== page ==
You and Me

girl buddhaThe city is still gritty and muddy and brown, and we’re mostly still wearing black, and I have a hard, hard pebble lodged under my skin, deeply housed in the muscle that carries me. But we’re waking up after a very long sleep, and we’re outside again, walking on the dusty sidewalks, and the ice on the river is breaking up, and the sky is blue this afternoon. And when I left my student yesterday she leaned out her open window where the wind was whipping her curtains around, and shouted something, and I felt a spark of something I’d almost forgotten.

She and I are working on English language skills, but we’re working on so much more. She asks if my husband is a good man. I tell her he is, and she crosses her arms over her heart in gratitude. When I tell her she’s done an excellent job reading a story we’ve been working on for a while now, she grins suddenly, puts up her hand, and says, “high five!” When she meets a new neighbour in the hallway she shouts his name and embraces him.

She is teaching me about the magnificent size of our spirits, about just how much grief a single person can carry with dignity. She lowers her eyes and tells me a few more bits of her story, and I tell her I’m so sorry for her loss. She can’t look at me. I put my hand on her leg and suggest she misses terribly her husband and the children she has lost. She doesn’t seem to know exactly what I mean by this, and says only that she has become very tired, but I see tears slip down her beautiful cheeks. I feel tired too, just thinking about her losses. Grief does that, I remember as she speaks, it makes us tired.

So we sleep, we sleep, sometimes for months and months at a time. And then the mountains of ice begin to break up, and we feel a little less tired, and I think I may feel inspired enough to try dislodge that other old pebble again.

 

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Pride and Joy

you arrived, beautiful, exuberant, hungry
smiling, laughing, sure of a future
you were my breath, my pulse, my pride and joy

by day you delivered hugs and kisses and laughter,
and wanted to marry me, at least live next door
I smiled, knowing

at night, we picked up the debris:
Cheerios, blocks, balls and shirts and socks,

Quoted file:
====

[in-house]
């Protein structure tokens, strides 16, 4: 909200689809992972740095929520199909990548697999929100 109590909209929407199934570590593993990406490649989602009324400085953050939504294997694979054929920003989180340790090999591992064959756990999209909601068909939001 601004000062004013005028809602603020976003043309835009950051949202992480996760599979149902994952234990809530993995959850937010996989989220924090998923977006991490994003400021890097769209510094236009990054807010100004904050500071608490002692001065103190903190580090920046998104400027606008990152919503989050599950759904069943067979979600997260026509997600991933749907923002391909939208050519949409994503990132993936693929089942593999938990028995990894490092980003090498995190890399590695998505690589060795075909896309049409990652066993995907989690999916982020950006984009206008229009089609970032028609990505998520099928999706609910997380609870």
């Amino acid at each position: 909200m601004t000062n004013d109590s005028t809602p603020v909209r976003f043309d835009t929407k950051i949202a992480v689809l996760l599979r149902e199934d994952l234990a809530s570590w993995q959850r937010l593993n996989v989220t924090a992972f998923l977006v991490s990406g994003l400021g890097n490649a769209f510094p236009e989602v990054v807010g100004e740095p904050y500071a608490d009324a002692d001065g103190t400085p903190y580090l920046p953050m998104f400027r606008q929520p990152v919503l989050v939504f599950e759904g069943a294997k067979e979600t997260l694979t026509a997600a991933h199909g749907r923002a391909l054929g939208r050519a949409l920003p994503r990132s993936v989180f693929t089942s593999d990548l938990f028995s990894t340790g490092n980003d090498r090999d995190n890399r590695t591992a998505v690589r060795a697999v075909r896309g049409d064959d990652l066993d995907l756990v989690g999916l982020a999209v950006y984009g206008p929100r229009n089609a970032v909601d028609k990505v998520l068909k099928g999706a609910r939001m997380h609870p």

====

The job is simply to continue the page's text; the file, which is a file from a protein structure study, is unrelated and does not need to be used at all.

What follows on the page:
miniature cars and doll shoes and tea cups
crayons, puzzle pieces, race cars
dress-up clothes and tiaras
bikes and doll strollers and hockey sticks
and later, broken hearts

you slept in forts you built
and when the world was too big, my bed,
and when it fell apart, we railed against the chaos
together

the winds changed, your dreams revived, adapted
and carried you away

then you left
much as you arrived:
beautiful and determined and hungry
but also altered, holes in your skin
looking for healing salves
and nourishment potent enough
to feed the hope in your hearts

and we all dreamed new dreams
and learned to live with the ache in our bones
and though they say nothing is permanent
it’s all imprinted in our DNA,
enduring and eternal after all

you’re still my breath, my pulse, my pride and joy

The Mercy of the Wind

Though he is 84, he has arm, leg, and abdominal muscles stronger by far than mine. I often envy his commitment to his morning exercise routine, though it does little to strengthen my own. In this moment though, answering an emergency room doctor’s questions about when he was born, where he is at right now, and what he remembers, he is as vulnerable as any of us in the wake of a fresh reminder that we are utterly at the mercy of the wind. He knows his roots, he knows he is loved, he knows his life’s purpose, he knows his God. He knows his humanity too, and is deeply moved by compassion, gentleness, love. His dignity doesn’t miss a beat, and he answers the doctor’s questions with crisp, polite, confident, eager, and perfect accuracy. Our laughter at his tone dissipates the intensity of the moment, and puts him back in touch with his humour. They will give him the appropriate medication; he will be fine; relief washes over all of us. Things will soon be back to normal.

Three days later, he spoke at his little sister’s 80th birthday party, about the day she was born. He made me laugh. Still. How can we bear it, this awareness that we are at the mercy of the wind? This awareness that no matter our strength, or the importance of our plans, or the depth of our love, it can all be rendered void in an instant, a puff of breath?

Outside my window just now, on a wind near -40 degrees, the church bells are clear. I know why they ring. Being at the mercy of the wind begs meaning, comfort. It begs something solid, concrete walls, candles, connection to the cosmos.